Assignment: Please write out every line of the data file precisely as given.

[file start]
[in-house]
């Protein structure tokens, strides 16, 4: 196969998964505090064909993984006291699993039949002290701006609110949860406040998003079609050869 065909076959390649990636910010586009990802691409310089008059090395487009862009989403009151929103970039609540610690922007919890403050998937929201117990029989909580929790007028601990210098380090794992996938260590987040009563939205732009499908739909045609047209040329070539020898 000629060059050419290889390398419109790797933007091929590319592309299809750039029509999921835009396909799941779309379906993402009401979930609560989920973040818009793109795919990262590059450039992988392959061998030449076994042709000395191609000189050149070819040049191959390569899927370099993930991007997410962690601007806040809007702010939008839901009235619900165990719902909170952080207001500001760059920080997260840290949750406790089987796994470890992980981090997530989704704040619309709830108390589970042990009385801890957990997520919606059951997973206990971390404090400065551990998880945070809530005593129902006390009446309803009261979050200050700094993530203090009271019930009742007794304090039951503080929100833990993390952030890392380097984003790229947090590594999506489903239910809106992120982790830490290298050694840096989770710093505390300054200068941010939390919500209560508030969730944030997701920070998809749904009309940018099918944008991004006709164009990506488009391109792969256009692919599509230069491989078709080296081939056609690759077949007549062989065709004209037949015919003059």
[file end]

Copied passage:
[in-house]
């Protein structure tokens, strides 16, 4: 196969998964505090064909993984006291699993039949002290701006609110949860406040998003079609050869 065909076959390649990636910010586009990802691409310089008059090395487009862009989403009151929103970039609540610690922007919890403050998937929201117990029989909580929790007028601990210098380090794992996938260590987040009563939205732009499908739909045609047209040329070539020898 000629060059050419290889390398419109790797933007091929590319592309299809750039029509999921835009396909799941779309379906993402009401979930609560989920973040818009793109795919990262590059450039992988392959061998030449076994042709000395191609000189050149070819040049191959390569899927370099993930991007997410962690601007806040809007702010939008839901009235619900165990719902909170952080207001500001760059920080997260840290949750406790089987796994470890992980981090997530989704704040619309709830108390589970042990009385801890957990997520919606059951997973206990971390404090400065551990998880945070809530005593129902006390009446309803009261979050200050700094993530203090009271019930009742007794304090039951503080929100833990993390952030890392380097984003790229947090590594999506489903239910809106992120982790830490290298050694840096989770710093505390300054200068941010939390919500209560508030969730944030997701920070998809749904009309940018099918944008991004006709164009990506488009391109792969256009692919599509230069491989078709080296081939056609690759077949007549062989065709004209037949015919003059």